Iranian Foreign Minister Mohammad Javad Zarif told CNN on Wednesday evening that he blamed the White House for an exaggerated description
of the six-month nuclear deal.
He said the Americans painted a picture by which Iran
would completely take apart its nuclear program, but nowhere in the agreement does it mention that, and that Iran can in fact return to its former nuclear capacity whenever it chooses.
IAEA inspectors dismantle centrifuges in Natanz (Photo: EPA)
"The White House version both underplays the concessions and overplays Iranian commitments," he said. "We did not agree to dismantle anything."
He continued to attack
the American administration, saying that the Americans are showing the world a different version of what was actually signed.
"The White House tries to portray it as basically a dismantling of Iran's nuclear program. That is the word they use time and again," he said, telling the CNN interviewer to read the agreement. "If you find a single, a single word, that even closely resembles dismantling or could be defined as dismantling in the entire text, then I would take back my comment."
While Zarif said that the Iranians and the world powers could renege on the agreement, it was made clear that the Americans still had the power to apply further sanctions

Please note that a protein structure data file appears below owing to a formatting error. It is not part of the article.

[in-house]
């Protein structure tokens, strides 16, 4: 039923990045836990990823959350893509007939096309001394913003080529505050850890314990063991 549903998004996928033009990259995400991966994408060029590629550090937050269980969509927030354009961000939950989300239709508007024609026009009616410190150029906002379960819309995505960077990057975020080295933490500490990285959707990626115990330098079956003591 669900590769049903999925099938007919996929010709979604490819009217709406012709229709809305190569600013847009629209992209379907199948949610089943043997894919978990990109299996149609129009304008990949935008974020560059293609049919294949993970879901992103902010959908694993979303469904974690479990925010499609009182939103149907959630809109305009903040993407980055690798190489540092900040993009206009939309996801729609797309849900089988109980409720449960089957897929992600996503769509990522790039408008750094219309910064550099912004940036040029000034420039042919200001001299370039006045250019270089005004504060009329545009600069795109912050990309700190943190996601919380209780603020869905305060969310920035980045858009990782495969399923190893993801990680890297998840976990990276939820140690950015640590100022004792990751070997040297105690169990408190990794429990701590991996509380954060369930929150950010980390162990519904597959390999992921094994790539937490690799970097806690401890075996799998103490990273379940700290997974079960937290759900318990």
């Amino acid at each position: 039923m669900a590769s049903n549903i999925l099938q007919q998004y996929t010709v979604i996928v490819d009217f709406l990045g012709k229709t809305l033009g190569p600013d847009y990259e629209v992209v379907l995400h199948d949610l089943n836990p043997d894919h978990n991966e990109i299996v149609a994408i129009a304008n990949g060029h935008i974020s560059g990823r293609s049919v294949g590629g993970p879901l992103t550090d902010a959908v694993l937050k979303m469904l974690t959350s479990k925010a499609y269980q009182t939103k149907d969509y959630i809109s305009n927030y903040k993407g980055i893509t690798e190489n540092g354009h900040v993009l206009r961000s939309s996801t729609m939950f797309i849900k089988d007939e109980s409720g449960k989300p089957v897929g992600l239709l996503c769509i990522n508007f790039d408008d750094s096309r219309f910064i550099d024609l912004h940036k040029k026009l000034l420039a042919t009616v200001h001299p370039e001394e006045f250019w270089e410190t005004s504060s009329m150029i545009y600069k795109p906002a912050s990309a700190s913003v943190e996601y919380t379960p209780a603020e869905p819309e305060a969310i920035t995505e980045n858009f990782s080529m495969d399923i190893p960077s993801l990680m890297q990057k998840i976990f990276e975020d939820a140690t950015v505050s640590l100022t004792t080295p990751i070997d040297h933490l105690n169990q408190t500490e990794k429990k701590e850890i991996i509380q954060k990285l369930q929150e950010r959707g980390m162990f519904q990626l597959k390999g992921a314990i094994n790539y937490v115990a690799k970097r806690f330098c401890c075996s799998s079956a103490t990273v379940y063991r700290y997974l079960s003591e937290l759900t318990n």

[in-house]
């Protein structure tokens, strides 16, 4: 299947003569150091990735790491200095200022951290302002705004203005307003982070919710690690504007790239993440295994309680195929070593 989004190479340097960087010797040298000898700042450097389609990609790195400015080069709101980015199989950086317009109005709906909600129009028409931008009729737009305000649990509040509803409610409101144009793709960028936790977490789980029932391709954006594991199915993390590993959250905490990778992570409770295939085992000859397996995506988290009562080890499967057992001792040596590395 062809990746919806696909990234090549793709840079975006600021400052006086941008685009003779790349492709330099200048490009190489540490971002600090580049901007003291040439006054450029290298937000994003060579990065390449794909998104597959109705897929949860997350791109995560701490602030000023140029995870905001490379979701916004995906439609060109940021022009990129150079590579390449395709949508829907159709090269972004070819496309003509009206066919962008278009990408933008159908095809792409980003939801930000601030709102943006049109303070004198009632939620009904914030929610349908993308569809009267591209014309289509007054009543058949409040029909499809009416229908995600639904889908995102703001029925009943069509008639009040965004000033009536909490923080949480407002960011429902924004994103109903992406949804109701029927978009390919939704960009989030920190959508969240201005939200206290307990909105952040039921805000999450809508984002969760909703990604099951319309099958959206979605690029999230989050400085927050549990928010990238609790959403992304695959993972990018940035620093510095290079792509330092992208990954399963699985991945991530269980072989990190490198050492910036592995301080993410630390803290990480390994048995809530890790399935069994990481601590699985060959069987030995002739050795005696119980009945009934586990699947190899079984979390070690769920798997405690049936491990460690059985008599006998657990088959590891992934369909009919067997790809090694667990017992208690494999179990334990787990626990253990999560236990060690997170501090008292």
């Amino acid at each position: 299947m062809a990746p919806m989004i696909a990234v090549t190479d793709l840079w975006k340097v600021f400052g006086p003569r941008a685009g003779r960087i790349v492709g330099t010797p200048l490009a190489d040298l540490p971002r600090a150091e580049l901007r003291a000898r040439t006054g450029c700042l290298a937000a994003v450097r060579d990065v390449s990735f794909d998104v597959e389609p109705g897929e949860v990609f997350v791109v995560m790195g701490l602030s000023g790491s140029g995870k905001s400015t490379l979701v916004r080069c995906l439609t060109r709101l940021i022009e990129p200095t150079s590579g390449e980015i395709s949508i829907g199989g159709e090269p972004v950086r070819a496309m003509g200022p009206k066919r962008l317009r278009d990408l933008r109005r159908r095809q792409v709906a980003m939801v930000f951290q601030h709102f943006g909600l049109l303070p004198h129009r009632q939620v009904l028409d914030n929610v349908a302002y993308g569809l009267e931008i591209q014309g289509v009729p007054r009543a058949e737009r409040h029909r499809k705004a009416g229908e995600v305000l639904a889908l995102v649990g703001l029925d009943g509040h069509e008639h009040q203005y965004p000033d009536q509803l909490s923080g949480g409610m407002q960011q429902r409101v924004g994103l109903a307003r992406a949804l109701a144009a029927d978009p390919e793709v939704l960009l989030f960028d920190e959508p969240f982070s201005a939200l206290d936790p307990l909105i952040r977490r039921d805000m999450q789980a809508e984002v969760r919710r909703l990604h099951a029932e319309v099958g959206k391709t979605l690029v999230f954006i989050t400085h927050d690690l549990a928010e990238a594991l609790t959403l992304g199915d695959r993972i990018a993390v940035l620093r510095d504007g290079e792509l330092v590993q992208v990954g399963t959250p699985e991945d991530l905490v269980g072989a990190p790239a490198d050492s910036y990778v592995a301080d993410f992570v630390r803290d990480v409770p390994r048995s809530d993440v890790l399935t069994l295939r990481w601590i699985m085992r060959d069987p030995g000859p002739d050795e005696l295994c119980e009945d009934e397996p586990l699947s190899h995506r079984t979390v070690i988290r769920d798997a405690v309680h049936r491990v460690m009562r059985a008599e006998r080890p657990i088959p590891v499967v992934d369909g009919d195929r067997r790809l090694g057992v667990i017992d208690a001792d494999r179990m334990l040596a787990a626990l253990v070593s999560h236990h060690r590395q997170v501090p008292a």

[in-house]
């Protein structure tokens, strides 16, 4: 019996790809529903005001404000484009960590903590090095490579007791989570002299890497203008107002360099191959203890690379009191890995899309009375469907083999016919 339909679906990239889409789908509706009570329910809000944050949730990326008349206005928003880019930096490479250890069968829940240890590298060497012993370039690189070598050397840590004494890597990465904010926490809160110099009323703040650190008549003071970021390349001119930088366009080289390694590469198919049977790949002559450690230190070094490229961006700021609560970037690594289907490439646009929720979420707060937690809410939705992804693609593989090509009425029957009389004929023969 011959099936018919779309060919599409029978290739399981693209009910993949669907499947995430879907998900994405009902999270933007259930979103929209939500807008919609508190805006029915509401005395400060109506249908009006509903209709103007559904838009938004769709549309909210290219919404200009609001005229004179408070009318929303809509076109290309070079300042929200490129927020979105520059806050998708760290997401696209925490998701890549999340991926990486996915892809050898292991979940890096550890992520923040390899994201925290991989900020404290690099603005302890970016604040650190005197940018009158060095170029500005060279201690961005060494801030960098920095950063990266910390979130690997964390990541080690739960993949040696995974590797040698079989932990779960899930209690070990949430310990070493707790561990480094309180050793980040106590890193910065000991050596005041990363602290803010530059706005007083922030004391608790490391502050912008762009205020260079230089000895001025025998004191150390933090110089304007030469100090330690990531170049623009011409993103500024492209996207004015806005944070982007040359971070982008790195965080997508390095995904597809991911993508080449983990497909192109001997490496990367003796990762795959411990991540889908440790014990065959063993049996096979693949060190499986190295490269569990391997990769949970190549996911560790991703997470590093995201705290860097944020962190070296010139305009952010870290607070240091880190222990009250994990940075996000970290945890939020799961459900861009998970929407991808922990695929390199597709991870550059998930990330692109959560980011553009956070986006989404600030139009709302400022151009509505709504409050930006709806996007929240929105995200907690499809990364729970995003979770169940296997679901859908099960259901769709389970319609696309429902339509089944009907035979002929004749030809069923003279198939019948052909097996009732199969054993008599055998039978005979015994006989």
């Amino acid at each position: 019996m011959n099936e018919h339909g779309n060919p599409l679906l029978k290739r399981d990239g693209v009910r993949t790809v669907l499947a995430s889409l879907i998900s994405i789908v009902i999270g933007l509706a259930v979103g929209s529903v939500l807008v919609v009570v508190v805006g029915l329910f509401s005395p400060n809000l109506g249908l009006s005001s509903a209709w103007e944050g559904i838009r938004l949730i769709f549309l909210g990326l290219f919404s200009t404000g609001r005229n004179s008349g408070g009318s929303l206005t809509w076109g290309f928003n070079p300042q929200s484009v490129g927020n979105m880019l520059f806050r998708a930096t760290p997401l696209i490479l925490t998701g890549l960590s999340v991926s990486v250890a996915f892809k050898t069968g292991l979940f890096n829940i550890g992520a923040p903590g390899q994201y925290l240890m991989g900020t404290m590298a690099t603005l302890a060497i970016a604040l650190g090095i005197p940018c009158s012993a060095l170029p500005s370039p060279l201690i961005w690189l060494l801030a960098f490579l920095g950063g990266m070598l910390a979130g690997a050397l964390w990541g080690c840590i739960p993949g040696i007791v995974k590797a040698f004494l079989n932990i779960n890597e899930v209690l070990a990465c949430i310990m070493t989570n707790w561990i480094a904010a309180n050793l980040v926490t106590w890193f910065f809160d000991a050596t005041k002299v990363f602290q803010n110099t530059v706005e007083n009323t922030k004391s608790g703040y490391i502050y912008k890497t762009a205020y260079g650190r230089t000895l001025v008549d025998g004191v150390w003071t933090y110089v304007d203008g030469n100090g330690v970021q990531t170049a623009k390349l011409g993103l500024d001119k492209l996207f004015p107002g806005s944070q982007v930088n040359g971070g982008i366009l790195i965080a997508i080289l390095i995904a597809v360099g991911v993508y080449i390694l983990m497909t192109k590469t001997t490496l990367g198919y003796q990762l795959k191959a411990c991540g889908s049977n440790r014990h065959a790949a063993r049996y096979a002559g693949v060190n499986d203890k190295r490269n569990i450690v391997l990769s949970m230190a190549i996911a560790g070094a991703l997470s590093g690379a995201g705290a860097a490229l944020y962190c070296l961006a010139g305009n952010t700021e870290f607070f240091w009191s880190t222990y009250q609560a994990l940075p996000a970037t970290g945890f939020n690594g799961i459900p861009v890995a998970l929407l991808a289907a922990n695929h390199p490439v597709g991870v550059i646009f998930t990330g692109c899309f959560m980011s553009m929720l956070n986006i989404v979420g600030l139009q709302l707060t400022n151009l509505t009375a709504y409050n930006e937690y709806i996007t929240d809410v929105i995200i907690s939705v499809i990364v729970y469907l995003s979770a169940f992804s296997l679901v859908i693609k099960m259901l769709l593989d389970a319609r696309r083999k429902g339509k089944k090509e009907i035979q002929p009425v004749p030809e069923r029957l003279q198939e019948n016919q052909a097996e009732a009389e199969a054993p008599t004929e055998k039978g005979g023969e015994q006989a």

in the event Tehran would cancel the deal.
Zarif's harsh words are coming in response to President Barack Obama's statement a week and a half ago.
"Beginning January 20th, Iran will for the first time start eliminating its stockpile of higher levels of enriched uranium and dismantling some of the infrastructure that makes such enrichment possible," he said.
"Iran has agreed to limit its enrichment capability by not installing or starting up additional centrifuges or using next-generation centrifuges. New and more frequent inspections of Iran's nuclear sites will allow the world to verify that Iran is keeping its commitments."
Obama made the statement to try to convince Congress not to put any more sanctions on Iran, which would cause the deal to cave in.
Congress officials said the US is hoping that there will be permanent deal talks starting by the middle of next month. They said they have begun preparing, along with the P5+1 already for those talks.
This week the temporary deal was put into effect. IAEA inspectors began disconnecting centrifuges in Natanz. They also said that nuclear activities in Fordo have terminated.
In conjunction, the US and EU have removed part of the sanctions, including oil exports and trade in metals.